There are already lots of questions on this subject like

Is there an introduction to probability theory from a structuralist/categorical perspective?

Is there a combinatorial/topological treatment of statistical independence?

What is the algebraic equivalent of independent elements?

and related field called ergodic theory which in fact study different things.

However, as a new category theorist with almost no statistics background I don't aim to learn these advanced topics, but to understand very basic notions like random variable and expectation from a algebraic perspective.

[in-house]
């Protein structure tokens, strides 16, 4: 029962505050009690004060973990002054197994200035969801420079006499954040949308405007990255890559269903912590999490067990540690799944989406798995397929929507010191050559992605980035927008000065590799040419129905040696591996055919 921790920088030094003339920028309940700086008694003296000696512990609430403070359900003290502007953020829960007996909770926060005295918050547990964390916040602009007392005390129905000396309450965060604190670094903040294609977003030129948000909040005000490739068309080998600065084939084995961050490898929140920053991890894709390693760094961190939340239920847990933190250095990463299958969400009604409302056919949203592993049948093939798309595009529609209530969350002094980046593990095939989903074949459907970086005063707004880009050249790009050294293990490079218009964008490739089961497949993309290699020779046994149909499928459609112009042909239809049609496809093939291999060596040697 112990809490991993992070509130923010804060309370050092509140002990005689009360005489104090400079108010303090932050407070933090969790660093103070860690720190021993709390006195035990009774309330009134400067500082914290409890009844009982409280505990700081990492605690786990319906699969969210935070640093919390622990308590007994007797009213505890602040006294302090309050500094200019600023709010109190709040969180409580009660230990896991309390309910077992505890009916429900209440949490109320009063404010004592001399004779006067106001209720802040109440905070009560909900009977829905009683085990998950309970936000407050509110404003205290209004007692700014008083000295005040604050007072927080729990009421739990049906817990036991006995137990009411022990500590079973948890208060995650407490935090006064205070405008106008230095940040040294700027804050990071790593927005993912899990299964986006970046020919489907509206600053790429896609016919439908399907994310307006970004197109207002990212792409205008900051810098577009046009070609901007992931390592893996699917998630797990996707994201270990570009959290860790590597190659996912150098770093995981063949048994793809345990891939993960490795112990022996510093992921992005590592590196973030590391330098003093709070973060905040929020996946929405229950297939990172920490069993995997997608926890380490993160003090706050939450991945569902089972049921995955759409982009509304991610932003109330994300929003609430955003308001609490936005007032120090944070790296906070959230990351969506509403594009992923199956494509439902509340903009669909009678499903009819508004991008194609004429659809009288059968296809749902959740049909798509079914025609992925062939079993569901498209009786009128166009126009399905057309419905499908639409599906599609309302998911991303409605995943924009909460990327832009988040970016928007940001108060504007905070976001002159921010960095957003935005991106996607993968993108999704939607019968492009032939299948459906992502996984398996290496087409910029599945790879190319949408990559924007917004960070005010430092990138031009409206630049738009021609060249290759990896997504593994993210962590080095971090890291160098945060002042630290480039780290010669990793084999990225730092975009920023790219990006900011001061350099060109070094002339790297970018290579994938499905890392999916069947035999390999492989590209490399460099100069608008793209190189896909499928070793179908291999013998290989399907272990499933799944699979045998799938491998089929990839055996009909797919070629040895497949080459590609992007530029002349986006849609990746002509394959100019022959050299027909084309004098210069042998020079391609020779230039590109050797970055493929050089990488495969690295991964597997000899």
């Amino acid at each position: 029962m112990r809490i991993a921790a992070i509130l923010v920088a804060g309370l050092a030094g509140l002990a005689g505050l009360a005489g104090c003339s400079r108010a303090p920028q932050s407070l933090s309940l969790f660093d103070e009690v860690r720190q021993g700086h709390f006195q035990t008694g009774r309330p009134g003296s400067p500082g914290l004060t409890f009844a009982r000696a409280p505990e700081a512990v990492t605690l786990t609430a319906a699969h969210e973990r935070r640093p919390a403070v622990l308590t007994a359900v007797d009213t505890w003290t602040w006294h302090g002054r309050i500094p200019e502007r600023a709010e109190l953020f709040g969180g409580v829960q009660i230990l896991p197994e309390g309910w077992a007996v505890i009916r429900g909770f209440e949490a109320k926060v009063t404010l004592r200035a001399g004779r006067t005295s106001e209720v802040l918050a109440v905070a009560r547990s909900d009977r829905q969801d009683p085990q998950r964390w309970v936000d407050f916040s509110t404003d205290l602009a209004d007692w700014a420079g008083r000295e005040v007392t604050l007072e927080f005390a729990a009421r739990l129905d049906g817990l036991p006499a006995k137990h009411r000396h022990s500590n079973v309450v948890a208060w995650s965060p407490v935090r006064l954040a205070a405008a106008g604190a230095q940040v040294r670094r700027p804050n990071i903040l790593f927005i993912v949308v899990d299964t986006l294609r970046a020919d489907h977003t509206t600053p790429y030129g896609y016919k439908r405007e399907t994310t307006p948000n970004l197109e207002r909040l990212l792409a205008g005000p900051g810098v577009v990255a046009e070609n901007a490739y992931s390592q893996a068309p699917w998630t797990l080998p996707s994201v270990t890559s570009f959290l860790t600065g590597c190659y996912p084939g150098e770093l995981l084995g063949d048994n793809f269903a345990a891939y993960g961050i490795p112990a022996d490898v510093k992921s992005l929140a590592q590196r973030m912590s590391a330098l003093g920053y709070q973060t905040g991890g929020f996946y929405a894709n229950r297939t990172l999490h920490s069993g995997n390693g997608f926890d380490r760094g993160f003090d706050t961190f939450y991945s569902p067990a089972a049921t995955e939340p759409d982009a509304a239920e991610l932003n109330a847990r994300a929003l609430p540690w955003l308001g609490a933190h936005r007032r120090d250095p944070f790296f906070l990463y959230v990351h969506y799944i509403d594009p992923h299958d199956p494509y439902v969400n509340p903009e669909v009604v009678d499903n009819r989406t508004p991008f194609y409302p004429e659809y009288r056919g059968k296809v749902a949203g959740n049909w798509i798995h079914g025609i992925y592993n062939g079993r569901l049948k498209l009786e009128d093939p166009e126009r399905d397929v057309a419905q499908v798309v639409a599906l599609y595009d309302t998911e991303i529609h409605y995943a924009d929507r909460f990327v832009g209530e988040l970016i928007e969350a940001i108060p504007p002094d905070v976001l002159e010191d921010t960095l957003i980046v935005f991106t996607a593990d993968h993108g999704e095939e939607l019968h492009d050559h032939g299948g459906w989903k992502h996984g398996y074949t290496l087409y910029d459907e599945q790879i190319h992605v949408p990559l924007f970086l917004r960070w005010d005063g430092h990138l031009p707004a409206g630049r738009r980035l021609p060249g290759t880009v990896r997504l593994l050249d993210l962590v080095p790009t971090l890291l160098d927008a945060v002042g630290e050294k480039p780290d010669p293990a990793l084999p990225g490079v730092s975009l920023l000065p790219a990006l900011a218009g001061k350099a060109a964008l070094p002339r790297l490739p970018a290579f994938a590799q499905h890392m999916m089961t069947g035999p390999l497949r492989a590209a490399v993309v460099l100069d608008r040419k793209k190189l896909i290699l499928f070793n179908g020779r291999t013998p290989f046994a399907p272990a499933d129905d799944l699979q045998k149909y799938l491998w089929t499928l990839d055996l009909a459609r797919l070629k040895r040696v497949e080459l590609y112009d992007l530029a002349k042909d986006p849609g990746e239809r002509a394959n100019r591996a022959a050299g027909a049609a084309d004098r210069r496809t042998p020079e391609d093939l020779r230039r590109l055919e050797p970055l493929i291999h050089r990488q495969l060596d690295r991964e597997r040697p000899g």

For example, we can define a type family

Rand: Type->Type

, and a real random variable can be defined as

randnum : Rand Real

and Expectation as

E : Rand a -> Real

It seems that statistics is the one of the most recalcitrant subject for algebraic approach, but I think it is not the case, we can just treat it as any other abstract object, and define axioms on this abstract random type. The notations and formulas in every introduction book of statistics I have read soon become utterly ugly due to lack of a proper foundation, which is really painful for someone ingrained with abstract algebra and functional programming. However,statistics is extremely useful for machine learning and the modelling of human brain and many others.

I have created a repo for a basic type-directed understanding of statistics in haskell https://github.com/doofin/alg-statistics